Call For Submissions: Indigenous Futurisms & Imagining The Decolonial

Anomaly is seeking poetry, short fiction, essays, art, multimedia, and hybrid work by indigenous people and colonized people of color.

Work should relate or respond to indigenous futurisms, indigenous futures, and/or imagining the decolonial (future, present, or past). Speculative and non-speculative work are both welcome. Imagine the future, re-imagine the past or present. Let’s talk about what future we’re fighting for. What lives we’re living, now.

Aceptamos trabajo en español o bilingüe, con o sin traducciones. Ang isyung ito ay bukas din sa mga gawang isinulat sa Tagalog o pinagsamang Tagalog at Ingles. Maaring magsama ng salin sa Ingles ngunit hindi ito kinakailangan.

We accept work in Spanish, Tagalog, and other languages, as well as bilingual work, with or without translations.
Please send work, as well as a brief bio, to
Deadline: January 15th, 2018.

About the editors:

Raquel Salas Rivera es una poeta puertorriqueña que vive en Filadelfia. Actualmente, es co-editora y traductora para The Wanderer. Si para Roque Dalton no existe revolución sin poesía, para Raquel no existe poesía sin Puerto Rico. Puedes aprender más sobre su trabajo si visitas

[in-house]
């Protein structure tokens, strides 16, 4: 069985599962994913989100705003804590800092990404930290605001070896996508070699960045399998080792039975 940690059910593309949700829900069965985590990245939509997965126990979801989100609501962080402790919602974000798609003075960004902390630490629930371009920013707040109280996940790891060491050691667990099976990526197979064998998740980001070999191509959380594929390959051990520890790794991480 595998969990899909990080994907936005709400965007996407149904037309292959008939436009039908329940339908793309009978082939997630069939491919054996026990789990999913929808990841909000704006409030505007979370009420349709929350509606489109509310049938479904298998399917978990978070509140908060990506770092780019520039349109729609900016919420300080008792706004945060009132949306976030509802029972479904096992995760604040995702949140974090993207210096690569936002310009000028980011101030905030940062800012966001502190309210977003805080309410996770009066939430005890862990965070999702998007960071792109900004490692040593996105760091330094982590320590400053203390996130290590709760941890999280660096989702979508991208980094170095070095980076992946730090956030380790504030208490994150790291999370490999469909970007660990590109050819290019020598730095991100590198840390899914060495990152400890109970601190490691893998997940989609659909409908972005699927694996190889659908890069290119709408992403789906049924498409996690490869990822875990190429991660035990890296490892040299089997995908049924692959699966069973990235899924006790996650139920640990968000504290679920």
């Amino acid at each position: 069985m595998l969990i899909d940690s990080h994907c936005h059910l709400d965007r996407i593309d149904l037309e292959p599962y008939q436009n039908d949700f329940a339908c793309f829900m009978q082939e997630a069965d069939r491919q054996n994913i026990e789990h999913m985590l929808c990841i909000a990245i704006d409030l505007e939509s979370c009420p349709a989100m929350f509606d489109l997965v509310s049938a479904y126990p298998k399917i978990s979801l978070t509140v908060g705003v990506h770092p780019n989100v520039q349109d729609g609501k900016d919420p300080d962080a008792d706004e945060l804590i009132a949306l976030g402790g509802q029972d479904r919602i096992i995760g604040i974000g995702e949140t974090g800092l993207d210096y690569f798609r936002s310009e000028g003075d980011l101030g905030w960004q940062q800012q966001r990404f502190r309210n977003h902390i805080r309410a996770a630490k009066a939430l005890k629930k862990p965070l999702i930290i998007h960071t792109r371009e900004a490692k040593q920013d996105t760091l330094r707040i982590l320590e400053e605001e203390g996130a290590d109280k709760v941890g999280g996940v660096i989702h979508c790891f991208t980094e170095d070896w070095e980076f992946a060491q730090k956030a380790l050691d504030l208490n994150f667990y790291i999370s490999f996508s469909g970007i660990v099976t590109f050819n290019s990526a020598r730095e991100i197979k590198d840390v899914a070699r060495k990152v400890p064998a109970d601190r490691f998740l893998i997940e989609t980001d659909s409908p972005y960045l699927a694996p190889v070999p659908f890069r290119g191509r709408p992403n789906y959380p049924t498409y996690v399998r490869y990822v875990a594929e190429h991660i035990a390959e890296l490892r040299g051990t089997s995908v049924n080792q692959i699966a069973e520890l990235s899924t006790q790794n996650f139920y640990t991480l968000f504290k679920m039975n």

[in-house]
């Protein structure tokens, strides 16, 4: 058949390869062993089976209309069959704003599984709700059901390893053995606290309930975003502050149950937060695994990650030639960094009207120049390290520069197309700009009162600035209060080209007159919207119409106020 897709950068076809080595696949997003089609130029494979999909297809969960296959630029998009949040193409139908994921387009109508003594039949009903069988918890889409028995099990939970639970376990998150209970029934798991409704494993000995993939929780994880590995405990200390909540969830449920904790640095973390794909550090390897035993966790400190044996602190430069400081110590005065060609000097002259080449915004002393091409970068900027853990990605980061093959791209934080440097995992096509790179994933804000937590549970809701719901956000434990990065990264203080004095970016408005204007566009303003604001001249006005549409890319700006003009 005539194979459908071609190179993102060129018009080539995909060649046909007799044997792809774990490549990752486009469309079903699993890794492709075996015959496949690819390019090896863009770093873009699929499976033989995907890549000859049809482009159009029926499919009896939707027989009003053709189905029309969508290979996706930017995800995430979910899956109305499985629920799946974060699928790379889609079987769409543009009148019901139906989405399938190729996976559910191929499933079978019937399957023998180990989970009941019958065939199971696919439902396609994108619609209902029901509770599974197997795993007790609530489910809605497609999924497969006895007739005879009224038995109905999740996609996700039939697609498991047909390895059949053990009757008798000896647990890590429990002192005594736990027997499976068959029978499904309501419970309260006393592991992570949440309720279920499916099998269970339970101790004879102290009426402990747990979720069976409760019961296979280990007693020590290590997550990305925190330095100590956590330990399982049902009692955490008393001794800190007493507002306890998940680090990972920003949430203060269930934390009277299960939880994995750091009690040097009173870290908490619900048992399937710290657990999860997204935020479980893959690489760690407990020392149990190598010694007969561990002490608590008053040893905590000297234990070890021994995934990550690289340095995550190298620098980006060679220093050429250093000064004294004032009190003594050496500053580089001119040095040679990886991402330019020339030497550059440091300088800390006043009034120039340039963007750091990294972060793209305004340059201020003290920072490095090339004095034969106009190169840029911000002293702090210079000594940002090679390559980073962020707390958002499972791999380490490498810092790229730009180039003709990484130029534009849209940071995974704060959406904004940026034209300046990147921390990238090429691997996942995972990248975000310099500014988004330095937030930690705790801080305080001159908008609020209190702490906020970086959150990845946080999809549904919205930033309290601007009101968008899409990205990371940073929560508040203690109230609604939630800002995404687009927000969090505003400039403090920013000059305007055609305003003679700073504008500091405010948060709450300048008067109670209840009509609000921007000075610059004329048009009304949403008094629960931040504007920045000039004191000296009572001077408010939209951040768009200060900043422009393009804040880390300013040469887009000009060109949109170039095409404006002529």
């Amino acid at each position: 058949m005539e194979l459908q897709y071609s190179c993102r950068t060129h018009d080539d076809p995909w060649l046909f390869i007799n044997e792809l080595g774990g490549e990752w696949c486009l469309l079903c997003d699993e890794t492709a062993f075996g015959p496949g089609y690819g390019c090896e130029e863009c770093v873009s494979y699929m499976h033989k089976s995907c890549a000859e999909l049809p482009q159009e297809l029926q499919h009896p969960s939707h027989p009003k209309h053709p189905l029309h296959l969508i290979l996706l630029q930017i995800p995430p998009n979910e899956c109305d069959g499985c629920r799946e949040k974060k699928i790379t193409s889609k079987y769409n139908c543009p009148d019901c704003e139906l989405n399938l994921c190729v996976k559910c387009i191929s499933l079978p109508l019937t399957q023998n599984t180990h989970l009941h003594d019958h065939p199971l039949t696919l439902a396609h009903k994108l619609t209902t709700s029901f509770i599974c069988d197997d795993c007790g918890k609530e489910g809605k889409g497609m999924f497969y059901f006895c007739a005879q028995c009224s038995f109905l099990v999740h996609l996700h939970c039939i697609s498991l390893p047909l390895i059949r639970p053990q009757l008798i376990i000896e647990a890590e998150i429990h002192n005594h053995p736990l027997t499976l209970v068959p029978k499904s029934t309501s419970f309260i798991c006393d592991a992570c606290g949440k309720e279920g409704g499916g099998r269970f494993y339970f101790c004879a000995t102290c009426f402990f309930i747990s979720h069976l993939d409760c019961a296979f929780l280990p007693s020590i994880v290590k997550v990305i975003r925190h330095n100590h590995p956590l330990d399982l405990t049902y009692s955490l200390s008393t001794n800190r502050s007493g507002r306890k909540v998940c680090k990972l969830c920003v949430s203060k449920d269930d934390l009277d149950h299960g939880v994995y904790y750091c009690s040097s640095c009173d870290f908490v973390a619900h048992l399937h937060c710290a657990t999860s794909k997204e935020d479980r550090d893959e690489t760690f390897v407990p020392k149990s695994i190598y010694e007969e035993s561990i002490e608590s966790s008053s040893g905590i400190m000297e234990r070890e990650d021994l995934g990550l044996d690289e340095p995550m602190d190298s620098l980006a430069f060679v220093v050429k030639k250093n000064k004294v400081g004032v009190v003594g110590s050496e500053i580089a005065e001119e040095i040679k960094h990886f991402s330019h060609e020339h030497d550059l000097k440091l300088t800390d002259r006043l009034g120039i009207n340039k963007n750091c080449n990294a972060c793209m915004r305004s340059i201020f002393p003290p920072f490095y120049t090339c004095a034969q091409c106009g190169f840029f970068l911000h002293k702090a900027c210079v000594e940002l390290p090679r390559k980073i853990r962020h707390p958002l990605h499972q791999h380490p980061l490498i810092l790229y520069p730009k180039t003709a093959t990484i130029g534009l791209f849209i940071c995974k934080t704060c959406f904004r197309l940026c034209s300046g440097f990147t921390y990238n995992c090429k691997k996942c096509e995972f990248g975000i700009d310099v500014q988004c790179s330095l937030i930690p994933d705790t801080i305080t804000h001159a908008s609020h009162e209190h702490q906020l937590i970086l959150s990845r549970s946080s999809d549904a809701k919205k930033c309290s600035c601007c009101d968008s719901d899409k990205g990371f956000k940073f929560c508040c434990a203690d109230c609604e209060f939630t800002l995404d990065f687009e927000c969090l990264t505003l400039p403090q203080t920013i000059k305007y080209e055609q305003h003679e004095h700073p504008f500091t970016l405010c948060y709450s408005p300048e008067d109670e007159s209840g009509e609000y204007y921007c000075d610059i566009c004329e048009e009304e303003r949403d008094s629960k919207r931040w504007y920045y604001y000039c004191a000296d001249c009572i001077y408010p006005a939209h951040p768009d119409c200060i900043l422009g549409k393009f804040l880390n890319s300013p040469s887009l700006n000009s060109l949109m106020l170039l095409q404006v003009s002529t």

Raquel Salas Rivera is a Puerto Rican poet that lives in Philadelphia. Currently, they are a Co-Editor and Translator at The Wanderer. If for Roque Dalton there is no revolution without poetry, for Raquel there is no poetry without Puerto Rico. You can find out more about their work at

B.B.P. Hosmillo is a queer and anti-colonial writer from the Philippines. He is the author of Breed Me: a sentence without a subject / Phối giống tôi: một câu không chủ đề (AJAR Press, 2016) with Vietnamese translation by Hanoi-based poets Nhã Thuyên and Hải Yến. He is the founder of Queer Southeast Asia: a literary journal of transgressive art, a poetry reader for BOAAT Journal, and occasionally a guest poetry editor for Cha: An Asian Literary Journal. He is currently the Associate Expert at the International Information and Networking Centre for Intangible Cultural Heritage in the Asia-Pacific Region under the auspices of UNESCO in South Korea, where he is finishing his next book.

Sarah Clark is a neuroqueer two-spirit Nanticoke editor, writer, and cultural consultant. They are the VIDA Review’s Assistant Editor, the Features & Reviews Editor and Assistant Poetry Editor for Anomaly, and a co-editor of the Bettering American Poetry series. Sarah has worked with a number of literary and arts publications and organizations, including Sundress Press, Apogee,, The Paris Review, and Blackbird. They curated Drunken Boat’s folios on Sound Art, Desire & Interaction, and on global indigenous art and literature “First Peoples, Plural.”